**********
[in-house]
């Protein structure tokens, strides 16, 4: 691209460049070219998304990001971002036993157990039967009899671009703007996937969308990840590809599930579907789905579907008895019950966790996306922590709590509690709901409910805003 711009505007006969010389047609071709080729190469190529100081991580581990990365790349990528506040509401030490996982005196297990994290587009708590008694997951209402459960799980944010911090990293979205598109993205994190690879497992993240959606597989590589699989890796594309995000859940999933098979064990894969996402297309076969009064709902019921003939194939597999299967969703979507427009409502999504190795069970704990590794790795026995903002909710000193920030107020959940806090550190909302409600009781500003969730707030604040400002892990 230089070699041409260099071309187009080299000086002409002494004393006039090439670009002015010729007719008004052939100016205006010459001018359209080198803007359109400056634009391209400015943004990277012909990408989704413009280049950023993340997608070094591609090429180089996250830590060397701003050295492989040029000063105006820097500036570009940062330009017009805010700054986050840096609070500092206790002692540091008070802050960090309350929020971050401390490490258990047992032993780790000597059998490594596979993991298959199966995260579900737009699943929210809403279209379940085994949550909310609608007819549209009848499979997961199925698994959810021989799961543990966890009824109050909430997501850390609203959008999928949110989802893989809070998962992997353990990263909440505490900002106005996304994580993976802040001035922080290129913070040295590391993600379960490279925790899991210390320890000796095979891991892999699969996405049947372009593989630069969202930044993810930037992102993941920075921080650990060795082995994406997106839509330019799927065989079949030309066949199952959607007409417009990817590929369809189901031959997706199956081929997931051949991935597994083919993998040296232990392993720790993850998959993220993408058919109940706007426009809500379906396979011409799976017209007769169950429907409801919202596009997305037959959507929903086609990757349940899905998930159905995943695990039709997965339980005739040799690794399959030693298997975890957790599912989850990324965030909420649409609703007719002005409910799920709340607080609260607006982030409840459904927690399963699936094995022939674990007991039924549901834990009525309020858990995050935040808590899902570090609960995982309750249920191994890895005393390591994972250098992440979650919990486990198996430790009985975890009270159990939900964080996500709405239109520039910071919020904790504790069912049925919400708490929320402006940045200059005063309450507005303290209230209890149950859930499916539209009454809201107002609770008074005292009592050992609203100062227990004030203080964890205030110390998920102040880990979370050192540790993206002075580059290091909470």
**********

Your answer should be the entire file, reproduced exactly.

[in-house]
């Protein structure tokens, strides 16, 4: 691209460049070219998304990001971002036993157990039967009899671009703007996937969308990840590809599930579907789905579907008895019950966790996306922590709590509690709901409910805003 711009505007006969010389047609071709080729190469190529100081991580581990990365790349990528506040509401030490996982005196297990994290587009708590008694997951209402459960799980944010911090990293979205598109993205994190690879497992993240959606597989590589699989890796594309995000859940999933098979064990894969996402297309076969009064709902019921003939194939597999299967969703979507427009409502999504190795069970704990590794790795026995903002909710000193920030107020959940806090550190909302409600009781500003969730707030604040400002892990 230089070699041409260099071309187009080299000086002409002494004393006039090439670009002015010729007719008004052939100016205006010459001018359209080198803007359109400056634009391209400015943004990277012909990408989704413009280049950023993340997608070094591609090429180089996250830590060397701003050295492989040029000063105006820097500036570009940062330009017009805010700054986050840096609070500092206790002692540091008070802050960090309350929020971050401390490490258990047992032993780790000597059998490594596979993991298959199966995260579900737009699943929210809403279209379940085994949550909310609608007819549209009848499979997961199925698994959810021989799961543990966890009824109050909430997501850390609203959008999928949110989802893989809070998962992997353990990263909440505490900002106005996304994580993976802040001035922080290129913070040295590391993600379960490279925790899991210390320890000796095979891991892999699969996405049947372009593989630069969202930044993810930037992102993941920075921080650990060795082995994406997106839509330019799927065989079949030309066949199952959607007409417009990817590929369809189901031959997706199956081929997931051949991935597994083919993998040296232990392993720790993850998959993220993408058919109940706007426009809500379906396979011409799976017209007769169950429907409801919202596009997305037959959507929903086609990757349940899905998930159905995943695990039709997965339980005739040799690794399959030693298997975890957790599912989850990324965030909420649409609703007719002005409910799920709340607080609260607006982030409840459904927690399963699936094995022939674990007991039924549901834990009525309020858990995050935040808590899902570090609960995982309750249920191994890895005393390591994972250098992440979650919990486990198996430790009985975890009270159990939900964080996500709405239109520039910071919020904790504790069912049925919400708490929320402006940045200059005063309450507005303290209230209890149950859930499916539209009454809201107002609770008074005292009592050992609203100062227990004030203080964890205030110390998920102040880990979370050192540790993206002075580059290091909470």